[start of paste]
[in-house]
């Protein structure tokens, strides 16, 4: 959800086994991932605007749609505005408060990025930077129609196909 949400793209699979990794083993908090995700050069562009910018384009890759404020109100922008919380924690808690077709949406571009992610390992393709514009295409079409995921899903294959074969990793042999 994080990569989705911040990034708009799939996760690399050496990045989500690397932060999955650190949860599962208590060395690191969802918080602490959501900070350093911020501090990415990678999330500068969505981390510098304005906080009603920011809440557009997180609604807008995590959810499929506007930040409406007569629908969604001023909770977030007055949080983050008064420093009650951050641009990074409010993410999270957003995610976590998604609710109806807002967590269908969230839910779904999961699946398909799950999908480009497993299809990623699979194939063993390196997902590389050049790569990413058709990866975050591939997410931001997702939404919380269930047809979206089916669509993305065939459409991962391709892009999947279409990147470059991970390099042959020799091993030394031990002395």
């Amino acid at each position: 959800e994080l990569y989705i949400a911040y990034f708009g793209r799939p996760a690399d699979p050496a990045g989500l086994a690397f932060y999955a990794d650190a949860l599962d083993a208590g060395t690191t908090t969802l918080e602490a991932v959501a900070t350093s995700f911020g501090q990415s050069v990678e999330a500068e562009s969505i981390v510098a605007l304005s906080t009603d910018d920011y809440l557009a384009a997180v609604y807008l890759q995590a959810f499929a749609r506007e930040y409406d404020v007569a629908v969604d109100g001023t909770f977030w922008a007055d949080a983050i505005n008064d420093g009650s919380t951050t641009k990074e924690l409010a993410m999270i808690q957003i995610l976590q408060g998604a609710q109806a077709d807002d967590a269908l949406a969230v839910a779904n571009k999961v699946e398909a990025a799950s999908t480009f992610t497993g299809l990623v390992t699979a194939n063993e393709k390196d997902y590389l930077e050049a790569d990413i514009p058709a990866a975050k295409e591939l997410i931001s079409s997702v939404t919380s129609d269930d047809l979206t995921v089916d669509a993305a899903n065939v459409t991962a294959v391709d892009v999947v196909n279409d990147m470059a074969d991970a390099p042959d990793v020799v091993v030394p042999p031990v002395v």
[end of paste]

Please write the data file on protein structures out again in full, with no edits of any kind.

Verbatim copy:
[in-house]
């Protein structure tokens, strides 16, 4: 959800086994991932605007749609505005408060990025930077129609196909 949400793209699979990794083993908090995700050069562009910018384009890759404020109100922008919380924690808690077709949406571009992610390992393709514009295409079409995921899903294959074969990793042999 994080990569989705911040990034708009799939996760690399050496990045989500690397932060999955650190949860599962208590060395690191969802918080602490959501900070350093911020501090990415990678999330500068969505981390510098304005906080009603920011809440557009997180609604807008995590959810499929506007930040409406007569629908969604001023909770977030007055949080983050008064420093009650951050641009990074409010993410999270957003995610976590998604609710109806807002967590269908969230839910779904999961699946398909799950999908480009497993299809990623699979194939063993390196997902590389050049790569990413058709990866975050591939997410931001997702939404919380269930047809979206089916669509993305065939459409991962391709892009999947279409990147470059991970390099042959020799091993030394031990002395």
């Amino acid at each position: 959800e994080l990569y989705i949400a911040y990034f708009g793209r799939p996760a690399d699979p050496a990045g989500l086994a690397f932060y999955a990794d650190a949860l599962d083993a208590g060395t690191t908090t969802l918080e602490a991932v959501a900070t350093s995700f911020g501090q990415s050069v990678e999330a500068e562009s969505i981390v510098a605007l304005s906080t009603d910018d920011y809440l557009a384009a997180v609604y807008l890759q995590a959810f499929a749609r506007e930040y409406d404020v007569a629908v969604d109100g001023t909770f977030w922008a007055d949080a983050i505005n008064d420093g009650s919380t951050t641009k990074e924690l409010a993410m999270i808690q957003i995610l976590q408060g998604a609710q109806a077709d807002d967590a269908l949406a969230v839910a779904n571009k999961v699946e398909a990025a799950s999908t480009f992610t497993g299809l990623v390992t699979a194939n063993e393709k390196d997902y590389l930077e050049a790569d990413i514009p058709a990866a975050k295409e591939l997410i931001s079409s997702v939404t919380s129609d269930d047809l979206t995921v089916d669509a993305a899903n065939v459409t991962a294959v391709d892009v999947v196909n279409d990147m470059a074969d991970a390099p042959d990793v020799v091993v030394p042999p031990v002395v």